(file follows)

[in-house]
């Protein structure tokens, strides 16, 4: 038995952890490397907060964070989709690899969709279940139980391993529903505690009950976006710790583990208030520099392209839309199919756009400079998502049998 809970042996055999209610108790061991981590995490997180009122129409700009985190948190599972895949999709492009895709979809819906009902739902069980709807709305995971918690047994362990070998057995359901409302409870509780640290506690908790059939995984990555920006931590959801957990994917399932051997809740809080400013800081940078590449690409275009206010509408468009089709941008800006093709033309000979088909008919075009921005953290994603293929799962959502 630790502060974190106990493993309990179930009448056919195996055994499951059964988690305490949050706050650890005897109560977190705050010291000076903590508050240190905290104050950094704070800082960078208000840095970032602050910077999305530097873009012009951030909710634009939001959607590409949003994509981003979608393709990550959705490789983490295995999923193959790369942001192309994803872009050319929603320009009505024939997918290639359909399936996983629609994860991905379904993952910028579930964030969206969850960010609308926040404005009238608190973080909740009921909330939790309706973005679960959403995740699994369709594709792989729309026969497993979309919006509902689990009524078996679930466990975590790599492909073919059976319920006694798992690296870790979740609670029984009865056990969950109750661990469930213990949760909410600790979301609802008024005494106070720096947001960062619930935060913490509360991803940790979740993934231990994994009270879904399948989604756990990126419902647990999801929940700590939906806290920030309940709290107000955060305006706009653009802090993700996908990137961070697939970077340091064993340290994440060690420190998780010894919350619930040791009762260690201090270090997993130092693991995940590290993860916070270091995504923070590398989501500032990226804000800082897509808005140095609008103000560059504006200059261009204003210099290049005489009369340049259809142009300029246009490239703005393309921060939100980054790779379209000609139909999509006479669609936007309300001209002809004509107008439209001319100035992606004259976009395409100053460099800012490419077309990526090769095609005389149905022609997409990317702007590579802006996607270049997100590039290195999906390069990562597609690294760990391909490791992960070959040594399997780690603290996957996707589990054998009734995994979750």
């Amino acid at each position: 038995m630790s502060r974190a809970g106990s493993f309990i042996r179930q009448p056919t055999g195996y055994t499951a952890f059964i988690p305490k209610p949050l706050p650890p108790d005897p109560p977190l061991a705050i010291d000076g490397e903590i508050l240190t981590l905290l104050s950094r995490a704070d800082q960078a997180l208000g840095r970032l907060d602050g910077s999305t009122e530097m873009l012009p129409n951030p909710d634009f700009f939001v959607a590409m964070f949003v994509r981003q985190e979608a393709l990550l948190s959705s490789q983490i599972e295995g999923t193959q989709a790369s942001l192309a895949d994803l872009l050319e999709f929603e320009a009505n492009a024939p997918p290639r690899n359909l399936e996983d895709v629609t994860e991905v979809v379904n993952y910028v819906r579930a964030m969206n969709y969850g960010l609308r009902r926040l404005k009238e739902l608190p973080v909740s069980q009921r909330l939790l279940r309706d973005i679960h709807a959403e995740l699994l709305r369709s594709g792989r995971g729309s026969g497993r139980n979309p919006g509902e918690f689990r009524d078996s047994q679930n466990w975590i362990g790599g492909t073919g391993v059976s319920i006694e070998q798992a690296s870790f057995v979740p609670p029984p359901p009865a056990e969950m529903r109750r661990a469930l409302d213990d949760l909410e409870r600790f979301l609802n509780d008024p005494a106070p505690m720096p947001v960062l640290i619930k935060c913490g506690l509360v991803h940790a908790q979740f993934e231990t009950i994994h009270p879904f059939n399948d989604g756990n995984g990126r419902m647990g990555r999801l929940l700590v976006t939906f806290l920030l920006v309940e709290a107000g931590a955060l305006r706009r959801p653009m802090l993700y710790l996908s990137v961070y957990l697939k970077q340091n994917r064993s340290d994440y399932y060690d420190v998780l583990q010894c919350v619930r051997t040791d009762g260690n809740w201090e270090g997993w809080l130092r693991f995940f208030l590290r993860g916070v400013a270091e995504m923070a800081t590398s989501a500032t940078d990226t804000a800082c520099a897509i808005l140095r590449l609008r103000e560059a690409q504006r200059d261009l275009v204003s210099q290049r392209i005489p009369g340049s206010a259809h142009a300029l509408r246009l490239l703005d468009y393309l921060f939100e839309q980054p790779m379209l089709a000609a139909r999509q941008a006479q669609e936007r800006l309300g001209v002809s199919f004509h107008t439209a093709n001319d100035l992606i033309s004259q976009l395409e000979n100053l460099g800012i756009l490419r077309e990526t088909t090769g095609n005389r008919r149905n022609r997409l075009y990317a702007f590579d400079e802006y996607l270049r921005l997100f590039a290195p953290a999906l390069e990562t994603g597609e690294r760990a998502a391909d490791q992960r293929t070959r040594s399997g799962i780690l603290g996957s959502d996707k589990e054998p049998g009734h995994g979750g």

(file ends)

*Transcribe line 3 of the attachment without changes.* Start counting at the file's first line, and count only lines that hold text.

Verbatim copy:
């Amino acid at each position: 038995m630790s502060r974190a809970g106990s493993f309990i042996r179930q009448p056919t055999g195996y055994t499951a952890f059964i988690p305490k209610p949050l706050p650890p108790d005897p109560p977190l061991a705050i010291d000076g490397e903590i508050l240190t981590l905290l104050s950094r995490a704070d800082q960078a997180l208000g840095r970032l907060d602050g910077s999305t009122e530097m873009l012009p129409n951030p909710d634009f700009f939001v959607a590409m964070f949003v994509r981003q985190e979608a393709l990550l948190s959705s490789q983490i599972e295995g999923t193959q989709a790369s942001l192309a895949d994803l872009l050319e999709f929603e320009a009505n492009a024939p997918p290639r690899n359909l399936e996983d895709v629609t994860e991905v979809v379904n993952y910028v819906r579930a964030m969206n969709y969850g960010l609308r009902r926040l404005k009238e739902l608190p973080v909740s069980q009921r909330l939790l279940r309706d973005i679960h709807a959403e995740l699994l709305r369709s594709g792989r995971g729309s026969g497993r139980n979309p919006g509902e918690f689990r009524d078996s047994q679930n466990w975590i362990g790599g492909t073919g391993v059976s319920i006694e070998q798992a690296s870790f057995v979740p609670p029984p359901p009865a056990e969950m529903r109750r661990a469930l409302d213990d949760l909410e409870r600790f979301l609802n509780d008024p005494a106070p505690m720096p947001v960062l640290i619930k935060c913490g506690l509360v991803h940790a908790q979740f993934e231990t009950i994994h009270p879904f059939n399948d989604g756990n995984g990126r419902m647990g990555r999801l929940l700590v976006t939906f806290l920030l920006v309940e709290a107000g931590a955060l305006r706009r959801p653009m802090l993700y710790l996908s990137v961070y957990l697939k970077q340091n994917r064993s340290d994440y399932y060690d420190v998780l583990q010894c919350v619930r051997t040791d009762g260690n809740w201090e270090g997993w809080l130092r693991f995940f208030l590290r993860g916070v400013a270091e995504m923070a800081t590398s989501a500032t940078d990226t804000a800082c520099a897509i808005l140095r590449l609008r103000e560059a690409q504006r200059d261009l275009v204003s210099q290049r392209i005489p009369g340049s206010a259809h142009a300029l509408r246009l490239l703005d468009y393309l921060f939100e839309q980054p790779m379209l089709a000609a139909r999509q941008a006479q669609e936007r800006l309300g001209v002809s199919f004509h107008t439209a093709n001319d100035l992606i033309s004259q976009l395409e000979n100053l460099g800012i756009l490419r077309e990526t088909t090769g095609n005389r008919r149905n022609r997409l075009y990317a702007f590579d400079e802006y996607l270049r921005l997100f590039a290195p953290a999906l390069e990562t994603g597609e690294r760990a998502a391909d490791q992960r293929t070959r040594s399997g799962i780690l603290g996957s959502d996707k589990e054998p049998g009734h995994g979750g």